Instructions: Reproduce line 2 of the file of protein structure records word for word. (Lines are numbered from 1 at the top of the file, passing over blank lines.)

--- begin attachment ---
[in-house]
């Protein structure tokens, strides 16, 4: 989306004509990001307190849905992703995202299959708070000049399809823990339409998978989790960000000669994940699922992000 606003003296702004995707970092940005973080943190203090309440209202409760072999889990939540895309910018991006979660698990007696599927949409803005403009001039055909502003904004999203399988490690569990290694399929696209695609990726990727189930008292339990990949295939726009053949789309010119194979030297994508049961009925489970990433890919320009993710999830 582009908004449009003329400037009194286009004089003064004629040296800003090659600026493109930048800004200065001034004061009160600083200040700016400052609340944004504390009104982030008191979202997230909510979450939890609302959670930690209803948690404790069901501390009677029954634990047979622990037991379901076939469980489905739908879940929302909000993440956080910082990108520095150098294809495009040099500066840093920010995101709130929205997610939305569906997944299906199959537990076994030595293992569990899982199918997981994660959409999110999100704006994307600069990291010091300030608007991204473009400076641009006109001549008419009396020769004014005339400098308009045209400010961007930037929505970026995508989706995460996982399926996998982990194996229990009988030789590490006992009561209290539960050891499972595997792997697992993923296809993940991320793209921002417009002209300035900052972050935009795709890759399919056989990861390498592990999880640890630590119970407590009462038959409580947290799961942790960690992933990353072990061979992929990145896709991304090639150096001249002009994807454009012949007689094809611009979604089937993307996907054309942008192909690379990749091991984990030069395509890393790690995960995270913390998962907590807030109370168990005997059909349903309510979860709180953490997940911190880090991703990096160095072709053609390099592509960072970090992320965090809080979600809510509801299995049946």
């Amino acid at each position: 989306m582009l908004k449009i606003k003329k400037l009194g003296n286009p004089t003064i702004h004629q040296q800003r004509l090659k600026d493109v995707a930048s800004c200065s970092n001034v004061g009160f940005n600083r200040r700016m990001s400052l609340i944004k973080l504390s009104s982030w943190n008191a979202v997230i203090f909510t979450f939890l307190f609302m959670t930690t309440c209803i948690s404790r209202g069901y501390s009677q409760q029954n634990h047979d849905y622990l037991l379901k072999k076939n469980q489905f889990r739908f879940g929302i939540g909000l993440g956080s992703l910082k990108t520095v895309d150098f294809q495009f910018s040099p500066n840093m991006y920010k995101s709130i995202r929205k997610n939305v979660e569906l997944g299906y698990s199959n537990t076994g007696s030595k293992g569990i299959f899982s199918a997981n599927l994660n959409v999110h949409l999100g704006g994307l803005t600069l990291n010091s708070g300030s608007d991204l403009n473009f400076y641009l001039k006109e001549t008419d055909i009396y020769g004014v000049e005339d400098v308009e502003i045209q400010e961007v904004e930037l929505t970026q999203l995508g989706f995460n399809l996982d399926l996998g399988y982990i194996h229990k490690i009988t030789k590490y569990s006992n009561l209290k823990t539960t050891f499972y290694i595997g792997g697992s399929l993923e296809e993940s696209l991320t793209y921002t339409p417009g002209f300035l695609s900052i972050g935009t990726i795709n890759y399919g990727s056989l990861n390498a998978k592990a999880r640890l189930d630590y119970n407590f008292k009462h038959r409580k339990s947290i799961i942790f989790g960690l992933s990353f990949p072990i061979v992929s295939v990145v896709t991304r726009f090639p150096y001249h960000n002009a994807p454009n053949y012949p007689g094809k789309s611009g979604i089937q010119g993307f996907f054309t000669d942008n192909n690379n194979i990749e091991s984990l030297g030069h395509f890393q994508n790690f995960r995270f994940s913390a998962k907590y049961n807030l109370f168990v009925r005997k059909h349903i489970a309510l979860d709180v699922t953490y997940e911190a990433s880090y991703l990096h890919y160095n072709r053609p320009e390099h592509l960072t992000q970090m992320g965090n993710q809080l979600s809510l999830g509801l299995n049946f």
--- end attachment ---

């Protein structure tokens, strides 16, 4: 989306004509990001307190849905992703995202299959708070000049399809823990339409998978989790960000000669994940699922992000 606003003296702004995707970092940005973080943190203090309440209202409760072999889990939540895309910018991006979660698990007696599927949409803005403009001039055909502003904004999203399988490690569990290694399929696209695609990726990727189930008292339990990949295939726009053949789309010119194979030297994508049961009925489970990433890919320009993710999830 582009908004449009003329400037009194286009004089003064004629040296800003090659600026493109930048800004200065001034004061009160600083200040700016400052609340944004504390009104982030008191979202997230909510979450939890609302959670930690209803948690404790069901501390009677029954634990047979622990037991379901076939469980489905739908879940929302909000993440956080910082990108520095150098294809495009040099500066840093920010995101709130929205997610939305569906997944299906199959537990076994030595293992569990899982199918997981994660959409999110999100704006994307600069990291010091300030608007991204473009400076641009006109001549008419009396020769004014005339400098308009045209400010961007930037929505970026995508989706995460996982399926996998982990194996229990009988030789590490006992009561209290539960050891499972595997792997697992993923296809993940991320793209921002417009002209300035900052972050935009795709890759399919056989990861390498592990999880640890630590119970407590009462038959409580947290799961942790960690992933990353072990061979992929990145896709991304090639150096001249002009994807454009012949007689094809611009979604089937993307996907054309942008192909690379990749091991984990030069395509890393790690995960995270913390998962907590807030109370168990005997059909349903309510979860709180953490997940911190880090991703990096160095072709053609390099592509960072970090992320965090809080979600809510509801299995049946």